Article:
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AMD’s “Smart Access Memory” feature tested on INTEL Z490 platform, first third-party gaming benchmarks leaked [UPDATE]

AMD’s SAM or Smart Access Memory is a new tech feature that allows AMD CPUs to access all the VRAM in any Radeon RX 6000-series GPU. Just few days ago, board partner ASUS enabled BIOS support for SAM on Intel’s 400-series motherboard chipsets as well.

In an interview with PC World, AMD has already stated that its Radeon group is working with INTEL to get this feature to work with RX 6000-series GPUs, and also on Intel’s latest compatible CPUs and motherboards.

More motherboard vendors are also going to roll out Resizable BAR support on Intel platform since the technology is part of the PCIe specification after all. It was also mentioned that AMD’s Ryzen group is working with Nvidia to get the new Smart Access Memory/SAM feature to work with NVIDIA GeForce GPUs.

Now one Japanese website ASCII has tested this SAM feature on INTEL’s platform, after enabling this option in the BIOS. The ASCII editor was able to enable the Re-Size BAR option in the Advanced Tab in BIOS, on ASUS ROG Maximus XII EXTREME motherboard, after downloading firmware version 1002.

AMD SAM on Intel CPUs benchmarks-1AMD SAM on Intel CPUs benchmarks-2

Enabling Smart Access Memory is pretty straightforward and easy on this board. You just have to enable the “Above 4G Decoding” and “Re-size BAR Support” settings inside the BIOS.

The reviewer used the Intel Core i9-10900K CPU paired with an AMD Radeon RX 6800 XT reference GPU, and tested few games when the SAM option was enabled, and also when it was disabled. These are the full test platform specs.

The following 4 games were tested, Assassin’s Creed Valhalla, Forza Horizon 4, Red Dead Redemption 2, and Rainbow Six Siege.

AMD SAM on Intel CPUs benchmarks-3

Assassin’s Creed Valhalla was tested on 1080p resolution, with best Image quality settings in DX12 mode. SAM feature shows an improvement on both the Min and average FPS values.

AMD SAM on Intel CPUs benchmarks-4

Forza Horizon 4 was tested in WQHD resolution, 2560×1440, because the 1080p scores were bottlenecked by the CPU. The Dynamic Optimization graphics setting was disabled, and the image quality used was Ultra. Please note that the chart below incorrectly shows 1920×1080 as the resolution.

The game was tested on 1440p instead, and we can again notice some performance gains when this SAM feature is enabled.

AMD SAM on Intel CPUs benchmarks-5

Next game is Red Dead Redemption 2, which was also tested on 1920×1080, with highest Image quality settings, in VULKAN. The reviewer has used the built-in benchmark tool. As you can see with the SAM feature enabled the minimum frame rate/FPS shows a dramatic improvement.

AMD SAM on Intel CPUs benchmarks-6

Lastly, we have Rainbow Six Siege tested on VULKAN API, with best image quality settings, and using 100% render scale. These are again 1080p fps scores. The SAM feature shows an improvement in the minimum frame rate, but the average FPS value is almost minimal.

AMD SAM on Intel CPUs benchmarks-7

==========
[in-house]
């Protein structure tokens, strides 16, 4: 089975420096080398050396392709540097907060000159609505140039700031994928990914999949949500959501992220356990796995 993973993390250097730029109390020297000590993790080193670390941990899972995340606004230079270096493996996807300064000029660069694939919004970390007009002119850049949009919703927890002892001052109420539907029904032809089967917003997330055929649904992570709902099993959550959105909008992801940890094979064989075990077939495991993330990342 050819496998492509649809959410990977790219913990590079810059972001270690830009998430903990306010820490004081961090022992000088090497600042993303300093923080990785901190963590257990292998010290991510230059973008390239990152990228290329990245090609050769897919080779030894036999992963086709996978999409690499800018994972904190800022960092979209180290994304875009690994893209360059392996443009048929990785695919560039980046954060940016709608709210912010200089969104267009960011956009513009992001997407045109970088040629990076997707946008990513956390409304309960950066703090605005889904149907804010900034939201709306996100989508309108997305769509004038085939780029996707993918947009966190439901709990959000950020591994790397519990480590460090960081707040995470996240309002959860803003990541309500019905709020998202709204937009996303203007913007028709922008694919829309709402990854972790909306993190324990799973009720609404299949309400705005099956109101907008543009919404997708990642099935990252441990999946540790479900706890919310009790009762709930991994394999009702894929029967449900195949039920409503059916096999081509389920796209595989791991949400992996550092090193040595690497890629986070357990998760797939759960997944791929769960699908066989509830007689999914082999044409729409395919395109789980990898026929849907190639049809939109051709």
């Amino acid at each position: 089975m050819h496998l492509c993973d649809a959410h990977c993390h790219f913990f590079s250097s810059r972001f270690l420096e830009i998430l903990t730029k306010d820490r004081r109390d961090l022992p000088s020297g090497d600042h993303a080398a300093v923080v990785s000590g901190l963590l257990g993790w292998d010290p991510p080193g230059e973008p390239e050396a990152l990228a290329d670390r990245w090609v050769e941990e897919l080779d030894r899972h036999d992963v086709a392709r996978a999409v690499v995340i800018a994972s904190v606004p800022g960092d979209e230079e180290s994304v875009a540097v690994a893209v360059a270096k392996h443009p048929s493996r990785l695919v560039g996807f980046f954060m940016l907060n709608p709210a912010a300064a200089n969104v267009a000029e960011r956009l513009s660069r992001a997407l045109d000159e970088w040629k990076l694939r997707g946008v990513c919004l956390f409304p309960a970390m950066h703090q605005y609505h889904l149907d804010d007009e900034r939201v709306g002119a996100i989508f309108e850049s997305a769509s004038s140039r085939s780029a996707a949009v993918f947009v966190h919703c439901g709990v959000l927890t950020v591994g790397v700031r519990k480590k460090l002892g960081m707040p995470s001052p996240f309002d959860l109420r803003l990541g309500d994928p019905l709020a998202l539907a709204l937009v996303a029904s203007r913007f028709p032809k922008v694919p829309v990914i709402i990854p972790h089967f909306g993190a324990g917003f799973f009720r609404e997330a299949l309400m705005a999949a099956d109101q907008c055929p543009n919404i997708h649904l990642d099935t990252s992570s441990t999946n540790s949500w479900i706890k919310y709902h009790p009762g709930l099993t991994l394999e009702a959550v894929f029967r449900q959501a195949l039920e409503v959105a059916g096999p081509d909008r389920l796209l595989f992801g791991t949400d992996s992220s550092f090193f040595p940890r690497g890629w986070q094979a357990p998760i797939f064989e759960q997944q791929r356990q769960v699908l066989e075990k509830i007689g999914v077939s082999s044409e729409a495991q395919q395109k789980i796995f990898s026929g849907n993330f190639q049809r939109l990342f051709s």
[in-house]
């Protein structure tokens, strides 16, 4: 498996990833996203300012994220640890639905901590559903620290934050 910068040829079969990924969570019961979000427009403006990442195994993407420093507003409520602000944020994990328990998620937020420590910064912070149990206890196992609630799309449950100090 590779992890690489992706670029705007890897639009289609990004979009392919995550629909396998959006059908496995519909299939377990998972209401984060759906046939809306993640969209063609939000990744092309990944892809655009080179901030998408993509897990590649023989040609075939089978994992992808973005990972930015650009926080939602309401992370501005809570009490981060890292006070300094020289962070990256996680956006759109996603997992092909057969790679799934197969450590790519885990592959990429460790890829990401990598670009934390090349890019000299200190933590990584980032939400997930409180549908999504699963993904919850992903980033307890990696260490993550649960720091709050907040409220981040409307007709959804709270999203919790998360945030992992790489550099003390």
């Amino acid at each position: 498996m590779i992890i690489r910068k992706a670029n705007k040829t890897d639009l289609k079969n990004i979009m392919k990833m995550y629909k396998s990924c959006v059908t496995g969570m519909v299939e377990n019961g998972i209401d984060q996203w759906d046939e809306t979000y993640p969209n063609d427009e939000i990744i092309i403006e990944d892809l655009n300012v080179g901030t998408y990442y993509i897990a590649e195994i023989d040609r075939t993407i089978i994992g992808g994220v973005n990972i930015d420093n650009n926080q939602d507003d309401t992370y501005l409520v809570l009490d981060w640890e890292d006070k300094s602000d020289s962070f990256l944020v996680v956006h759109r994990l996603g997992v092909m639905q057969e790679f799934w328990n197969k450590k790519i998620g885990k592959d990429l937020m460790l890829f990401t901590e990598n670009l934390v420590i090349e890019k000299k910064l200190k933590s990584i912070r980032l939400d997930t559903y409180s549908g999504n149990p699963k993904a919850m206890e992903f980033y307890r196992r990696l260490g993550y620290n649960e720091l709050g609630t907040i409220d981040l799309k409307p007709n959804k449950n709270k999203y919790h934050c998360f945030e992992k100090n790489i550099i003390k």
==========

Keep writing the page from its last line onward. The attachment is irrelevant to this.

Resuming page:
As we can see from all these results, the SAM feature can boost performance in some of the games. The performance gain appears to be inconsistent though. BAR basically defines how much discrete GPU memory space can be mapped. Modern PCs are typically limited to 256 MB of mapped memory.

It is typical today for a discrete graphics processing unit (GPU) to have only a small portion of its frame buffer exposed over the PCI bus. For compatibility with 32bit OSes, discrete GPUs typically claim a 256MB I/O region for their frame buffers and this is how typical firmware configures them.

A GPU, supporting resizable BAR, must ensure that it can keep the display up and showing a static image during the reprogramming of the BAR.

This feature is rather important for graphics hardware, because the PCI BARs are usually limited to 256MB while on modern cards you can easily find 4GB or more VRAM.

The end result is that only a fraction of that VRAM is CPU accessible, causing a whole bunch of workarounds in the driver stack for that hardware.

AMD says that with SAM they can access all of the GPU memory, thus removing any bottlenecks. This will also allow for faster performance. In conventional Windows-based PC systems, processors can only access a fraction of graphics memory (VRAM) at once, limiting system performance.

With AMD Smart Access Memory, the data channel gets expanded to harness the full potential of GPU memory, utilizing the bandwidth of PCI Express to remove the bottlenecks and increase performance.

Smart Access Memory aims at optimizing both the GPU and CPU to offer the best possible performance when they operate in tandem.

Stay tuned for more!

UPDATE:

It appears that ASRock has also enabled the AMD Smart Access Memory feature on its Z490 motherboard, and the company calls it as CAM (Clever Access Memory). CAM is just a marketing name which ASRock is using. CAM is the same technology feature as AMD’s Smart Access Memory.

ASRock has released a new 1.72 Beta BIOS for the Z490 Taichi motherboard.

ASROCK SAM on Intel

According to some data published by Wccftech, and testing done on the Core i7-10700K CPU & Radeon RX 6800 XT GPU running on the Z490 Taichi motherboard platform, gains of up to 12% were seen. The system was also using two sticks of DDR4-2666 memory.

With CAM/SAM feature enabled, we can see a 3.32% performance gain in Shadow of the Tomb Raider game, with the Radeon RX 6800 XT graphics card, and 11.54% improvement in Assassin’s Creed Valhalla, which is impressive.

ASROCK SAM on Intel-2ASROCK SAM on Intel-3

Metal Messiah

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